Six Tips to Create a Welcoming Guest House
Prepare for the warmer months with tips from architect Cathy Purple Cherry.
Cathy Purple Cherry has been practicing architecture and interiors for more than 30 years at her firm, Purple Cherry Architects. Her growing team of 31 employees is currently based in Annapolis, Maryland. With projects all over the country, Purple Cherry is opening an office in SoHo later this year to better serve her New York– and New England–based clientele. Purple Cherry shares her top tips in designing a welcoming guest house.
1. Balance budget and goals
“They’re wanting a space that is very beautiful, but they’re also wanting a space they can build within a limited budget, because it is a guest house,” Purple Cherry says of her clients. “The balance is to find unique opportunities and integrate them into those guest houses, so that there are experiences that are different than what you have in the main house.” For example, a wood-burning pizza oven gives a guest house more of a destination purpose.
2. Create as much sleeping opportunity as possible
“I think guest houses have to be designed such that they can create as much sleeping opportunity as possible,” Purple Cherry says. In one guest house she is designing, there are two almost-identical primary suites downstairs. “But upstairs there is a bedroom that has two queen beds and four bunks,” she says. “So in one room you can officially sleep eight people—and that kind of flexibility is important.”
3. Be thoughtful about bunk rooms
Purple Cherry says she designed her first bunk room 15 years ago and “you can count how many times it has been used probably on one hand.” This bunk room was geared toward grown children, which is not as practical as it appears, the architect says. “Bunk rooms are very beautiful to look at, very challenging to change the sheets on,” she says. Although most of Purple Cherry Architect’s projects do include bunk rooms, “there’s always a conversation in my office because I want to make sure that I address all of the practicalities,” she says. “To me a bunk room is really intended to be a socialization event. How do you do that when you have solid walls between the bunks?” Purple Cherry’s bunk rooms are intentional in the layout and usually have portholes or openings between each bed. “I really think it’s important to reinforce that camaraderie, that togetherness, by visual connection.”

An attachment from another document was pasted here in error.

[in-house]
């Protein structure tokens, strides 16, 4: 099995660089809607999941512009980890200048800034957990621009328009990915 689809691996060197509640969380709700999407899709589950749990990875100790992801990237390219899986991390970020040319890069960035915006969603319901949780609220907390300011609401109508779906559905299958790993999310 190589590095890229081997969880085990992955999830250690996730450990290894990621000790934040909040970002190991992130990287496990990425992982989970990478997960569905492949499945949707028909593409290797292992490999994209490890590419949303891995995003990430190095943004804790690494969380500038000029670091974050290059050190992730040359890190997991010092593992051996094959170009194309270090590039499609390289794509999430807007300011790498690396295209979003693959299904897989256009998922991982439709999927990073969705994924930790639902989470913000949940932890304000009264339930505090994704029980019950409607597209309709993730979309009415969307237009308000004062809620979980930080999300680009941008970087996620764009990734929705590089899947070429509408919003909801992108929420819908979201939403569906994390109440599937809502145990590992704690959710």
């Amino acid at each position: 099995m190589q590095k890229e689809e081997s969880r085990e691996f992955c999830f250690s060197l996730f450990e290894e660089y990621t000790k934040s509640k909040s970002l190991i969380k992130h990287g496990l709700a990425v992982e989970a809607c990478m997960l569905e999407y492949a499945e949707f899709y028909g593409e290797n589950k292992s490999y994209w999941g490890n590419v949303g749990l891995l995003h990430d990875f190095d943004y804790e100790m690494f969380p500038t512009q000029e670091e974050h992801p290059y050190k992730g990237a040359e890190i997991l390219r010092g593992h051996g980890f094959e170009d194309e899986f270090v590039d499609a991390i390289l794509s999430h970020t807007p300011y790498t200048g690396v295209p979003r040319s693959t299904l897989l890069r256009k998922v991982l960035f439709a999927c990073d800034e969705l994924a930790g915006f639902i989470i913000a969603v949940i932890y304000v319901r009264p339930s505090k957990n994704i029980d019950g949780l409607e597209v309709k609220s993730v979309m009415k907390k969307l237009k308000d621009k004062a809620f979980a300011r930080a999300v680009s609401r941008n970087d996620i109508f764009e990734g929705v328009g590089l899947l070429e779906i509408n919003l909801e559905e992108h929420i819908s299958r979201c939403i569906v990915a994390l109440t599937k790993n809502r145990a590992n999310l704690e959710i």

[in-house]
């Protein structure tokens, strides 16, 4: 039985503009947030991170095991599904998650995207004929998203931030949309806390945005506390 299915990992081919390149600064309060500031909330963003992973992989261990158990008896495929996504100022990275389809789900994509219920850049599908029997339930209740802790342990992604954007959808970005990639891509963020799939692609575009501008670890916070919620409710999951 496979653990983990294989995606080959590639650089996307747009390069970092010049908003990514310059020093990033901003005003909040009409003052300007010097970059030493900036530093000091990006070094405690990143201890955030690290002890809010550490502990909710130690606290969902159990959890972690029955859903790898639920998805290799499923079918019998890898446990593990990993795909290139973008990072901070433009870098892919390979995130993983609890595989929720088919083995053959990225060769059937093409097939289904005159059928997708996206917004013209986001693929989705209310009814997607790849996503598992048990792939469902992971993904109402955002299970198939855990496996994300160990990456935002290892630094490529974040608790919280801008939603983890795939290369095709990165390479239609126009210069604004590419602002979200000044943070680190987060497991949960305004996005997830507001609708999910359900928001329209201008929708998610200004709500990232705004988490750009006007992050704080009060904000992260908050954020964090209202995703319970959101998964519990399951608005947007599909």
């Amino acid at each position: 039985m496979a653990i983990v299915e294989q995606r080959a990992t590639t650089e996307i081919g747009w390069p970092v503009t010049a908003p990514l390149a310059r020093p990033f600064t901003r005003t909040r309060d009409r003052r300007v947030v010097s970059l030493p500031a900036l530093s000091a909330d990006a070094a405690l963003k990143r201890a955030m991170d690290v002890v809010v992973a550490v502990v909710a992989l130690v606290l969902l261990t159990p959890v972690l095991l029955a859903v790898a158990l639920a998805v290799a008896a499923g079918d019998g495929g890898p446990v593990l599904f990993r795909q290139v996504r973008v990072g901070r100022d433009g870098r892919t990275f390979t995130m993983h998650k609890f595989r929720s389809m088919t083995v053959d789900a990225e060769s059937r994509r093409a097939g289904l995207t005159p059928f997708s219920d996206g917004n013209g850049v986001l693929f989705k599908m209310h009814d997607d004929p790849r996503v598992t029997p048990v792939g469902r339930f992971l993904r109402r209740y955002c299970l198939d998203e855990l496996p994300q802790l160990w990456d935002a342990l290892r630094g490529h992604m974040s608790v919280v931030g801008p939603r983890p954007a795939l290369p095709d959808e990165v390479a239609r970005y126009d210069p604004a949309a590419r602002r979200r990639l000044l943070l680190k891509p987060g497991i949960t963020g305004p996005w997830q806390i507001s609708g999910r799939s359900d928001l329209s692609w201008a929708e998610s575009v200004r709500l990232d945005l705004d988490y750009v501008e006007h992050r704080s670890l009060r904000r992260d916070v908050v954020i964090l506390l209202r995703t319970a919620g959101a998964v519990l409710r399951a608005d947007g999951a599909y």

4. Maximize space
Rooms tend to be simpler in guest houses and furniture might be used instead of closets, according to Purple Cherry. In one Maryland guest house located along the Chester River, there is no kitchen island. “We used the dining table in place of the island, which helped to keep the footprint smaller and more efficient,” Purple Cherry says.
5. Allow the guest house to be informed by the main residence
“We don’t tend to go out and create a really abstract guest house that has nothing to do with the main house,” Purple Cherry says. “We like when the structures speak to each other. They don’t necessarily have to be matchy-matchy, but we do feel they come out of the same place.”
6. Be cognizant of privacy
Purple Cherry says to consider placement of the structure in a way that reinforces privacy. “A guest house always shares a property with the principal dwelling,” she says. “So I think it’s really important that the guest house have a sense of privacy so that the residents of the guest house can experience their own indoor/outdoor living without the invasion of the principal dwelling occupants.”